The only way that'll change is if consumers start lighting fires under the politicians over the issue of rules that do more harm than good but are defended by ignoring the harm done.
Seems like it should be possible to argue on appeal that the 3rd-party doctrine doesn't apply because the appellant didn't release the information to a third party. It was only released to the third party by the officer, and the police should have a harder time arguing that they had the right to release the appellant's private information to a third party without appellant's consent than that they merely had probable cause to search the phone.
This is very likely. Mobile malware's a big hot-button issue at the moment, and the single biggest way mobile users acquire it's by installing software from sources other than the official stores (ie. third-party stores or side-loading).
The newspaper can't go out and collect all the papers already distributed, but it certainly can cancel the ad (regardless of whether there's additional time left on the purchase) and not publish it in any more copies of the paper it prints. Just as the forum can't remove any saved copies but certainly can remove the post so it won't appear in the future. No liability attaches to that removal, the site can't be sued for taking down the post in response to the court order.
No, he couldn't. At least not in the general case. To order something like that, he'd have to have found the parking lot in gross violation of local codes resulting in the lot being a significant cause of the argument, but the likely ruling in that case would be that the plaintiff would have to add the store as a defendant first and then the court could address the claim.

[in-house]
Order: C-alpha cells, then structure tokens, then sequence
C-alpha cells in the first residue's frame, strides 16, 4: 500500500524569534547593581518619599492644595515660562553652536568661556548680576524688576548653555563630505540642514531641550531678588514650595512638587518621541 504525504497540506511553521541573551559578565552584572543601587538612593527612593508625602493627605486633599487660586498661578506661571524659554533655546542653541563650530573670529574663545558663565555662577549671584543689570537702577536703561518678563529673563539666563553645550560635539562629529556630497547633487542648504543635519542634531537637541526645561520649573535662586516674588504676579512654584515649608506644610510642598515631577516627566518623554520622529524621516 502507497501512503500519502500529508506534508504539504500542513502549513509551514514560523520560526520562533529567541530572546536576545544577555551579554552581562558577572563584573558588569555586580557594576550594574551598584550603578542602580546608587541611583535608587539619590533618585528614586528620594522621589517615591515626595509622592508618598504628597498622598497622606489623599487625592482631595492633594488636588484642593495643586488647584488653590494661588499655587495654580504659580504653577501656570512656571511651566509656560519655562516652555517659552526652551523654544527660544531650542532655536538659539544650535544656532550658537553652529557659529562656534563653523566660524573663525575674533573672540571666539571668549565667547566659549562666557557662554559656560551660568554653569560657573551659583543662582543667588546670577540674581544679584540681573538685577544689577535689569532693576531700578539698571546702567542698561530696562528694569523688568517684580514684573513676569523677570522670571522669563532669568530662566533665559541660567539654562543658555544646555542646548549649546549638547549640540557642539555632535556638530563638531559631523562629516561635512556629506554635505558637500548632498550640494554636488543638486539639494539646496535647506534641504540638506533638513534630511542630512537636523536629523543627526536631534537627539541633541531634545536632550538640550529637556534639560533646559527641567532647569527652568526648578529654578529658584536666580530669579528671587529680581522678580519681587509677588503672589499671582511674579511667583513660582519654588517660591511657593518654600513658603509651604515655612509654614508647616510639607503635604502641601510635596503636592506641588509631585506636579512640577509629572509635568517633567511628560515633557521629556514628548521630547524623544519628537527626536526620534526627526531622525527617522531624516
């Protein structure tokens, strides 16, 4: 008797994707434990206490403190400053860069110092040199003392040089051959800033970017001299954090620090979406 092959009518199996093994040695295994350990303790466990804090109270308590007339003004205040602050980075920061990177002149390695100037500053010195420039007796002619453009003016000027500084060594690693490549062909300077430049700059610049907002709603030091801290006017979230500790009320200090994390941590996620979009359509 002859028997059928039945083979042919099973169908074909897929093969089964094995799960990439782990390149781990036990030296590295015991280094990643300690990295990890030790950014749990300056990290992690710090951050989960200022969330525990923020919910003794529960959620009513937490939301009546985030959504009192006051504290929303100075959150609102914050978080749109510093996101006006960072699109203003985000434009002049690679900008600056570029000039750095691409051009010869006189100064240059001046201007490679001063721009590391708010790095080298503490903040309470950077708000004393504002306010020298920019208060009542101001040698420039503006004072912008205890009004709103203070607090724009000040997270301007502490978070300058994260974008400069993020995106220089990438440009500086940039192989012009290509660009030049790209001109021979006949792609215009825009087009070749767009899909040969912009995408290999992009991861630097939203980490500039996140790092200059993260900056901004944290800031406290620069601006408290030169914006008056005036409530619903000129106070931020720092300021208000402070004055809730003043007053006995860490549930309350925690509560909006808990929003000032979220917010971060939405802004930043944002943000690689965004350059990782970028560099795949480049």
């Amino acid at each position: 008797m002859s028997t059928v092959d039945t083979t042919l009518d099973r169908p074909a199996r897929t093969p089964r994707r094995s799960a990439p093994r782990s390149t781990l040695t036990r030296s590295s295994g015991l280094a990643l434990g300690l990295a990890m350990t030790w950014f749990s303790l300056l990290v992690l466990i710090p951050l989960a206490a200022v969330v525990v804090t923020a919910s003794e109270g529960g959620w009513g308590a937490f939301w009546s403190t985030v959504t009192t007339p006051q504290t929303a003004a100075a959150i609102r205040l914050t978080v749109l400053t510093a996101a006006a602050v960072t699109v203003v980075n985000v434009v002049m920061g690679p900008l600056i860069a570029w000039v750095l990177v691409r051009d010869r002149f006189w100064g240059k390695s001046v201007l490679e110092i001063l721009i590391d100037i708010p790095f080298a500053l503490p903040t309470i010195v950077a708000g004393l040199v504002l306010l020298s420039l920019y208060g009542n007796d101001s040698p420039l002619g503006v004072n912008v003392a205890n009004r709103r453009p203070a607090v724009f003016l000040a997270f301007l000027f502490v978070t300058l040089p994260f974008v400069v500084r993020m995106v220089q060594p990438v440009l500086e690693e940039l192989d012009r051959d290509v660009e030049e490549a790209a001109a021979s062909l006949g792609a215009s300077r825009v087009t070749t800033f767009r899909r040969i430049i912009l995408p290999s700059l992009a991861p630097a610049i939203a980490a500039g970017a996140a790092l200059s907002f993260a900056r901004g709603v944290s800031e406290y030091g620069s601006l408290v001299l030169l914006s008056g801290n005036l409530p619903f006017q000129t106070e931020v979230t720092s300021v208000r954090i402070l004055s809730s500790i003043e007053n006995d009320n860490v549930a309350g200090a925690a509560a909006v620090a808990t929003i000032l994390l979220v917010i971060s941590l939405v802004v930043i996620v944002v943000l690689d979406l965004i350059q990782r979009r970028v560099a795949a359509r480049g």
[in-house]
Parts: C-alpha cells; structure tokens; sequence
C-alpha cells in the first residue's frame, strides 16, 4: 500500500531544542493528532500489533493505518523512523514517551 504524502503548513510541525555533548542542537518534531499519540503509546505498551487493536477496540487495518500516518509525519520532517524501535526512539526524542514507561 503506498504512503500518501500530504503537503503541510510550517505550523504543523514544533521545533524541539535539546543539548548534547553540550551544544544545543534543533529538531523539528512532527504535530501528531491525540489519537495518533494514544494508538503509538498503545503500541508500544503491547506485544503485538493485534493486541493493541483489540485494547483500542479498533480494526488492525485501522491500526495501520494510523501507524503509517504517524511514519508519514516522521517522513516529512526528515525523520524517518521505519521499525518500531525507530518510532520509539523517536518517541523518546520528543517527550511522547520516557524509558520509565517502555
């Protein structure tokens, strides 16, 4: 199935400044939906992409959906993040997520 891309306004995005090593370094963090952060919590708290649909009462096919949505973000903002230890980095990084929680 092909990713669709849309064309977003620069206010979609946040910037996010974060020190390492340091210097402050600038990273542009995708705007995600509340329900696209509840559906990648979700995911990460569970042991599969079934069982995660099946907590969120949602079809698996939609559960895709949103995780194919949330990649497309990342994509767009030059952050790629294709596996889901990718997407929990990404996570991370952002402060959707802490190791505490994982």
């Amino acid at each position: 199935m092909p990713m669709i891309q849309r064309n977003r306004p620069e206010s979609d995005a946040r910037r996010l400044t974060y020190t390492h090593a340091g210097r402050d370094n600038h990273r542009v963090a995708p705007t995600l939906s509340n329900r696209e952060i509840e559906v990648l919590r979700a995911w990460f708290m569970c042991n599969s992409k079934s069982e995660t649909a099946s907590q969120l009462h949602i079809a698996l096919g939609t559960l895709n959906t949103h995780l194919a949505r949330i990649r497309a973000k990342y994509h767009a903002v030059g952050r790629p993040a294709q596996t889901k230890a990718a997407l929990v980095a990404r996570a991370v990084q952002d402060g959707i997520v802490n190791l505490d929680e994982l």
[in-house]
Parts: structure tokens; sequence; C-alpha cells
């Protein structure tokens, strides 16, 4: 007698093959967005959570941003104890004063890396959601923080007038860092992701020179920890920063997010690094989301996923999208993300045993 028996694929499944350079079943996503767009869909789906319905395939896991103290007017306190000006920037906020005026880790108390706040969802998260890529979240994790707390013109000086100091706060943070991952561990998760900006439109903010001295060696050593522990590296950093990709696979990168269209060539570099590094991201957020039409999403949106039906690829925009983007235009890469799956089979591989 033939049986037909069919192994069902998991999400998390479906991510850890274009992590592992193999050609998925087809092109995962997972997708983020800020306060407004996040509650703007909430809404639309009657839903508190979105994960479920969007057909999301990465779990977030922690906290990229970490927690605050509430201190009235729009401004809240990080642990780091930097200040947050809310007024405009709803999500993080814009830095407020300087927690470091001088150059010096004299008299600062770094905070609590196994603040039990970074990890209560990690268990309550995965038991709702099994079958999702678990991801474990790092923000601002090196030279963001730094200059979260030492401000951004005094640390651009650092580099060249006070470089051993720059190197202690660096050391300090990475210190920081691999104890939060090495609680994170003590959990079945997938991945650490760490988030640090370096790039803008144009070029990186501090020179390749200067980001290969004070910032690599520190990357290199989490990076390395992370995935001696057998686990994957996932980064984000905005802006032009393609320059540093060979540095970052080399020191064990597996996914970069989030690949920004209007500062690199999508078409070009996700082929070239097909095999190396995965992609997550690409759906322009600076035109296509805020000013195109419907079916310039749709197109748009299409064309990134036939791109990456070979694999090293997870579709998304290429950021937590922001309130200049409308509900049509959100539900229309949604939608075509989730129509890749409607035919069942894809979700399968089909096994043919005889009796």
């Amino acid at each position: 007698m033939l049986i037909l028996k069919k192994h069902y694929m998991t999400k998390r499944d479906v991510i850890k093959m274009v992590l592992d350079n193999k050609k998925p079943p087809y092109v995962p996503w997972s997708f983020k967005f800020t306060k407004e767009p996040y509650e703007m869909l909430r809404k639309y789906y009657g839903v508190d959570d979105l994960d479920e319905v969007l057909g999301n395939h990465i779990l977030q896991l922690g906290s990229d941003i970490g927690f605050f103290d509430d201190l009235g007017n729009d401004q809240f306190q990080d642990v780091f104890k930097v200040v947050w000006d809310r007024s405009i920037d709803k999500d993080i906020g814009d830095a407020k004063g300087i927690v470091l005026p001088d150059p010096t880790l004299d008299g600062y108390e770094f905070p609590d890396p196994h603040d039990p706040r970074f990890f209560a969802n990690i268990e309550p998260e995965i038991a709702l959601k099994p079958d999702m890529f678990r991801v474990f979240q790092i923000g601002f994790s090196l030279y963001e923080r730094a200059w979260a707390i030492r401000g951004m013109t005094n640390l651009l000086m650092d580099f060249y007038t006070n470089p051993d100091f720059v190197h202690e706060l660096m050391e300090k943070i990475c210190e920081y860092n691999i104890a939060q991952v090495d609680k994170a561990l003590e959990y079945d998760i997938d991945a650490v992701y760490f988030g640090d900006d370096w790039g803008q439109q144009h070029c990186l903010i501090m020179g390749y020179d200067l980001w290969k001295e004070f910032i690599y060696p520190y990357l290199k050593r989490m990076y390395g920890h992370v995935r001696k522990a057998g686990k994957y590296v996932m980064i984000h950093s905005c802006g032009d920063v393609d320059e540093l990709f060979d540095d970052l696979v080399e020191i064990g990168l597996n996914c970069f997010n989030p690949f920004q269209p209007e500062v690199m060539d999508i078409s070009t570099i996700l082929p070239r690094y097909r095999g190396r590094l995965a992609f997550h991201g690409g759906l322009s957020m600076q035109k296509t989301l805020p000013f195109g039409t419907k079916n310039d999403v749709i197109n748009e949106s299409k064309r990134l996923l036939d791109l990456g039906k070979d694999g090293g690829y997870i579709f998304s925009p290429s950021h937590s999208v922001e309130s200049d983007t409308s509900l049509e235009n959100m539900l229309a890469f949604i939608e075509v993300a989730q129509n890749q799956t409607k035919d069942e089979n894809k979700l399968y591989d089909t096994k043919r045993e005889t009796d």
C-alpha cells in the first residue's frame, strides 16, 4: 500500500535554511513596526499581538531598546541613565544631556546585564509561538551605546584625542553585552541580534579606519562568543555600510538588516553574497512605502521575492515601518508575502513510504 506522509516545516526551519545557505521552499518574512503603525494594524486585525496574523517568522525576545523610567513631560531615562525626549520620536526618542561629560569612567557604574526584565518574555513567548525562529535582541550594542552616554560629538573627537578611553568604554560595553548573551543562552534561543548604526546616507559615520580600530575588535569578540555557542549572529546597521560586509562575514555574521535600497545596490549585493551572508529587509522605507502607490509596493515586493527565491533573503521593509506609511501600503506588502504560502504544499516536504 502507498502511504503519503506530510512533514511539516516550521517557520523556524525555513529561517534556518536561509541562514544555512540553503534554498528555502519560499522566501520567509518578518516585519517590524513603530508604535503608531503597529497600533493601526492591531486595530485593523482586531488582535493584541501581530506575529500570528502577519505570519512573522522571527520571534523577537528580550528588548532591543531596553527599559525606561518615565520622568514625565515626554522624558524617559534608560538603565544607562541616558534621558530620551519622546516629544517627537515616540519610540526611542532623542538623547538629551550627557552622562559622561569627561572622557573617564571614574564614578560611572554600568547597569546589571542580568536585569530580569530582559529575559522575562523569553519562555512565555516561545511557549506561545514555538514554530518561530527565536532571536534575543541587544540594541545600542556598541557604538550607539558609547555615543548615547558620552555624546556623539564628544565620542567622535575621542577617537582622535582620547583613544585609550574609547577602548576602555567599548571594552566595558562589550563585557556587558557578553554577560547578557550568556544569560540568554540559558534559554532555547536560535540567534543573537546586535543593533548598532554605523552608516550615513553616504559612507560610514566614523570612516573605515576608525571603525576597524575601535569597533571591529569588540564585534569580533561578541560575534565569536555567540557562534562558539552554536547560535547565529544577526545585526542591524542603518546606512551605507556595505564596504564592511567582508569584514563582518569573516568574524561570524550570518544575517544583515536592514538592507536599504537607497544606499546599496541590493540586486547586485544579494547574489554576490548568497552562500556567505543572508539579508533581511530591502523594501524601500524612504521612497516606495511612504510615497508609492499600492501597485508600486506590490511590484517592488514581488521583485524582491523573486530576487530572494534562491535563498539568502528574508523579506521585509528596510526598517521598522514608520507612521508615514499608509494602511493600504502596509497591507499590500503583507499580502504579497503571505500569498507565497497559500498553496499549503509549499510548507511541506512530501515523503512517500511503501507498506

The only way your scenario could realistically come about is if the judge found that the local codes required or encouraged a parking lot design that directly contributed to arguments in a way that wasn't lawfully allowed and ordered the locality to change it's codes to remove the unlawful aspect. The store'd then have to rebuild the parking lot to comply with the new local codes as a result, but that wouldn't as far as the law is concerned be directly connected to that case.
Except it doesn't lead to any liability for any action of the user. It's exactly the same situation as if someone had taken out a defamatory ad in a newspaper and the judge, after finding for the plaintiff, ordered the ad taken down. The newspaper may suffer penalties if it refuses to comply with the order, but that's liability for it's own action (refusing to comply with the order), not for anything the defendant did (having the defamatory ad run).
There's certainly a long string of cases saying you can't sue the site to get the material taken down, but that's a different question from having the site take the material down after the poster's been sued and the plaintiff won a ruling in their favor.